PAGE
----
The techs slid Eddie into the ambulance with a click that sounded like a casket being closed. Her legs wobbled under a body suddenly heavy, as if made of granite. The edges of her vision dimmed. No. No. Not Eddie.
Zeus held up a hand to get the attention of the tech who’d climbed in after Eddie. “Which hospital?”
The woman looked back at Zeus, seemed to consider, then shrugged. “It’s Nazareth.” She shut the door. The ambulance pulled out, lights flashing, sirens off.
Lane’s heart split in half and tore a ragged hole of pain in her chest. She threw her head back. A long, desperate wail broke from her, leaving her throat raw and aching. She pulled at her sodden clothes and hair.
Zeus came up to her, yanked her hands away. She fought, but he forced her hands to her sides. “Stop it. Stop.” He held her tight until she settled against him. He held her for a moment. “Okay?” His voice was rough. His body shook. “Let’s call Monk and go to the hospital.”
“His head, Zeus. Did you see it?”
Zeus nodded. His top lip collected moisture that might’ve been rain or tears. “It’s messed up. Like an animal attack.”
 An animal?
She put both hands against Zeus’s chest. An animal? She shoved. He stepped back. She turned and bolted into the alley.
“Lane?”
The rain assaulted her vision, but she saw it. An animal. It stopped its frantic rocking. She caught the glimmer of red eyes. It towered over her but then didn’t. She couldn’t keep its shape straight. It wavered, blurred. She sensed cold, an emptiness that went to its soul. She smelled sulfur, that distinct and musty rotten egg smell, and under that the metallic scent of blood. Eddie’s blood? Red-hot fury covered her, insinuated itself so deeply in her mind that it became everything. She flung herself forward. She punched and slapped and screamed. A sharp stab of pain laced her hand.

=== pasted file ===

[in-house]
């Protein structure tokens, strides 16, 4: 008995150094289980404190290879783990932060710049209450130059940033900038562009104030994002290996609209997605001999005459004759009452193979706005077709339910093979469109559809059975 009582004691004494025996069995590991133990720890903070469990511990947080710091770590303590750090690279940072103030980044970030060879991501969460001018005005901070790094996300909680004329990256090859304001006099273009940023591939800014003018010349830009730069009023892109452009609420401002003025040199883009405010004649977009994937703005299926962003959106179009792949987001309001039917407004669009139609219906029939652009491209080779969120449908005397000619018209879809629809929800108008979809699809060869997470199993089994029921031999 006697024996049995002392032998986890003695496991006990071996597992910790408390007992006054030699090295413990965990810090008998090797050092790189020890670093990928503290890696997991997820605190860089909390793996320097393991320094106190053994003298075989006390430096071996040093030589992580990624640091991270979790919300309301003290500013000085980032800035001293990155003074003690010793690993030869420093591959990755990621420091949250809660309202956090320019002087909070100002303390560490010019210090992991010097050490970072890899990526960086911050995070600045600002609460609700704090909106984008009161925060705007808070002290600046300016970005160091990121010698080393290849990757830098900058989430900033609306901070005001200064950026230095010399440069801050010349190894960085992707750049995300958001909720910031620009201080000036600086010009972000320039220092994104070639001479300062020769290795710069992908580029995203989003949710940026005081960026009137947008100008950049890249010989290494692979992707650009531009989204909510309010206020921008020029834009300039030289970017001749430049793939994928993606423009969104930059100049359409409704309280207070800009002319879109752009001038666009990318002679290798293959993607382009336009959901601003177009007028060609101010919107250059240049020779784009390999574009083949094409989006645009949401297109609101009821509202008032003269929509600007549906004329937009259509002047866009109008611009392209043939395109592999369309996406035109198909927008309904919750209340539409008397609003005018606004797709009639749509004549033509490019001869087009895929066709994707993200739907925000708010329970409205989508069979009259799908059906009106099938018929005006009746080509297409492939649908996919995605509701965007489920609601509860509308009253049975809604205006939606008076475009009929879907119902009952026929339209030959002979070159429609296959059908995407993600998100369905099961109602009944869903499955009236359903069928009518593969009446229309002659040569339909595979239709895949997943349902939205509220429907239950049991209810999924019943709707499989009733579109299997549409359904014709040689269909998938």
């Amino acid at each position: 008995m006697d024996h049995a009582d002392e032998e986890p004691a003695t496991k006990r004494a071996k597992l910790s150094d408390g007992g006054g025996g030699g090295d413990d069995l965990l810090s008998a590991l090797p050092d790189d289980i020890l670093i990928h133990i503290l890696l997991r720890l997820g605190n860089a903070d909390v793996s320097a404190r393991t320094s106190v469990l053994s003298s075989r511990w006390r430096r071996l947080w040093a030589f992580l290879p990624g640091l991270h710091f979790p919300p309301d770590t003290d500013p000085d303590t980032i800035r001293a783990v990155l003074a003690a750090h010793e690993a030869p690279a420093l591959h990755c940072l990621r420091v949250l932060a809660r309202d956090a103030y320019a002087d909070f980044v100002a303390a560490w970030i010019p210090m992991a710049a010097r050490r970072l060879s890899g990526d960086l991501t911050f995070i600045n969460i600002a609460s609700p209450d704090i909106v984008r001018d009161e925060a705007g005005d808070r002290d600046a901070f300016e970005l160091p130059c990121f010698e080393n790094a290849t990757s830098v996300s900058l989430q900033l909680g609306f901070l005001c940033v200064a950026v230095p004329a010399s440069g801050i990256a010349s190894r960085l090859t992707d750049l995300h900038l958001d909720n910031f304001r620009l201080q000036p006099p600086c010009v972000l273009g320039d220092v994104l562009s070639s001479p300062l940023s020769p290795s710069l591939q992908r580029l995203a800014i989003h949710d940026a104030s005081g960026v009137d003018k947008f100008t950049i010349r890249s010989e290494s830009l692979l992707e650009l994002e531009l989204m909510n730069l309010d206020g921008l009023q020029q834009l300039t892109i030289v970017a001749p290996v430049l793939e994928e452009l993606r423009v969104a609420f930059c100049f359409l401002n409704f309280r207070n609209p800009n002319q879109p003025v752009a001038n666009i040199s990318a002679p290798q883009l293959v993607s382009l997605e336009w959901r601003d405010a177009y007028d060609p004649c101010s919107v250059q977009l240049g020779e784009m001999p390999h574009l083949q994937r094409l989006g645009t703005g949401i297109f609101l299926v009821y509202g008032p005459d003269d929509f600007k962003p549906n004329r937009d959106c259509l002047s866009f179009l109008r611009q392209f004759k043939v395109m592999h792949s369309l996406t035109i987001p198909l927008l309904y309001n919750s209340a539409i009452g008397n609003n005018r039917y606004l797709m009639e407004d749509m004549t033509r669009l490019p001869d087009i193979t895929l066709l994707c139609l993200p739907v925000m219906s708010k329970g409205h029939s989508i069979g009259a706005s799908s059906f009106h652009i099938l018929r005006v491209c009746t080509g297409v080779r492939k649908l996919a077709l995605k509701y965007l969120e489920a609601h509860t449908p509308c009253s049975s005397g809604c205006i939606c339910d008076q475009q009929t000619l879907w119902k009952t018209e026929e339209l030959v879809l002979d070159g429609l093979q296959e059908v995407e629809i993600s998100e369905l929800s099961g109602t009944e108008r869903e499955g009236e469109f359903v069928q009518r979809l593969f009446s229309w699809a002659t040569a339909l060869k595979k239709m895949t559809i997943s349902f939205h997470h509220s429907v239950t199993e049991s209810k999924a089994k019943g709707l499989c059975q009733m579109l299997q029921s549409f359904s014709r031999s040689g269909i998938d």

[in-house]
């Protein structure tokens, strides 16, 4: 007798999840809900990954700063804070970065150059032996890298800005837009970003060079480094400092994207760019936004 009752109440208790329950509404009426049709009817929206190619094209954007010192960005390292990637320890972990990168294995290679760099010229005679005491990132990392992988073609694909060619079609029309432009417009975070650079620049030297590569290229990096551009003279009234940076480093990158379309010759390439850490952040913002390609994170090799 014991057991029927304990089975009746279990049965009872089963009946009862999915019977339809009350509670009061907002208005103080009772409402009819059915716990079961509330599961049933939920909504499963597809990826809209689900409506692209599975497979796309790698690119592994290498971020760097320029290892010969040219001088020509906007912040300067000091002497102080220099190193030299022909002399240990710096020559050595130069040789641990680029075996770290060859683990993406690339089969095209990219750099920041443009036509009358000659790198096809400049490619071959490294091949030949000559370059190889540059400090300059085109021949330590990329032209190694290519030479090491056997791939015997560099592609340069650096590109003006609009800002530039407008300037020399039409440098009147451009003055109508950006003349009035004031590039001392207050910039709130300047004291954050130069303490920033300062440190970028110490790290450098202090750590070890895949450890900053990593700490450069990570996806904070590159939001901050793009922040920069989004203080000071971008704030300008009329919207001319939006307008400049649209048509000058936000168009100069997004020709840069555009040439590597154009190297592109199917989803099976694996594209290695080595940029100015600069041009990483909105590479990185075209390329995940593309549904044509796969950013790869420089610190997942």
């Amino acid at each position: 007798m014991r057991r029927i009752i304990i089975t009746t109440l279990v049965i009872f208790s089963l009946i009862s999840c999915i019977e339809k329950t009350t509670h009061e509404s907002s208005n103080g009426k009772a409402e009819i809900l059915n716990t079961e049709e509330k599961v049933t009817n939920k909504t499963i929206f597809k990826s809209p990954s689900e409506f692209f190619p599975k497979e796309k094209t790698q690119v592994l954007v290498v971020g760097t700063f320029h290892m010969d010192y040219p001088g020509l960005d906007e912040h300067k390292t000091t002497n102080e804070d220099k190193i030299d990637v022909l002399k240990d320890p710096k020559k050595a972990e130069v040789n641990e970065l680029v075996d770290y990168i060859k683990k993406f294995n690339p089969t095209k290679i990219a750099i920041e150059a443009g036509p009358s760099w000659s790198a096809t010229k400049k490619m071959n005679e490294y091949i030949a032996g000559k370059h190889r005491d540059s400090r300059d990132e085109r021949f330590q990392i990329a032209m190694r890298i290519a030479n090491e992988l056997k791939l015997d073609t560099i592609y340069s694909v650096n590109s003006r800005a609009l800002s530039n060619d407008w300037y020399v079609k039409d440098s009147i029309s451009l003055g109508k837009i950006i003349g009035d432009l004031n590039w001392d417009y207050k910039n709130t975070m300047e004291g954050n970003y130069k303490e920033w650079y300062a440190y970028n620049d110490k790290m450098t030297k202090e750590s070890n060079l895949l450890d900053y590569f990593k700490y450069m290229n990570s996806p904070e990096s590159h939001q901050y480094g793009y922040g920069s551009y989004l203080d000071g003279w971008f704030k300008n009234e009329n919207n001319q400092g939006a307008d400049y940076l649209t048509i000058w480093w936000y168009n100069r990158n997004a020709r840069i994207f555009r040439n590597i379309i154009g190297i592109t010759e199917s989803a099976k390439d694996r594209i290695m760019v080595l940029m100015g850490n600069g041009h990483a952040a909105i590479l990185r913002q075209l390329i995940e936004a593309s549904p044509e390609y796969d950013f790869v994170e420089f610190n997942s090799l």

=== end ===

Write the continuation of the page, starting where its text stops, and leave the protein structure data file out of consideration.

From behind, Zeus grabbed her hand and held it open. “What are you doing?”  The palm of her hand bled, burned. Something had scratched her with a nail or a claw. “Lane, that metal is so rusty.”
“What?” Her vision shifted. There was no creature. She’d cut her hand on a bit of protruding old metal. But she’d seen something. “Something was there.”
A stern male officer passed them. “Get her to the hospital. She’s in shock.”
Lane began to tremble all over. Zeus supported her with an arm around her waist and led her away.

She let herself be guided. Despite the heavy downpour she thought she heard, slipping like a thief through the chatter of onlookers, police, and police radios, the low guttural chuckle of something inhuman.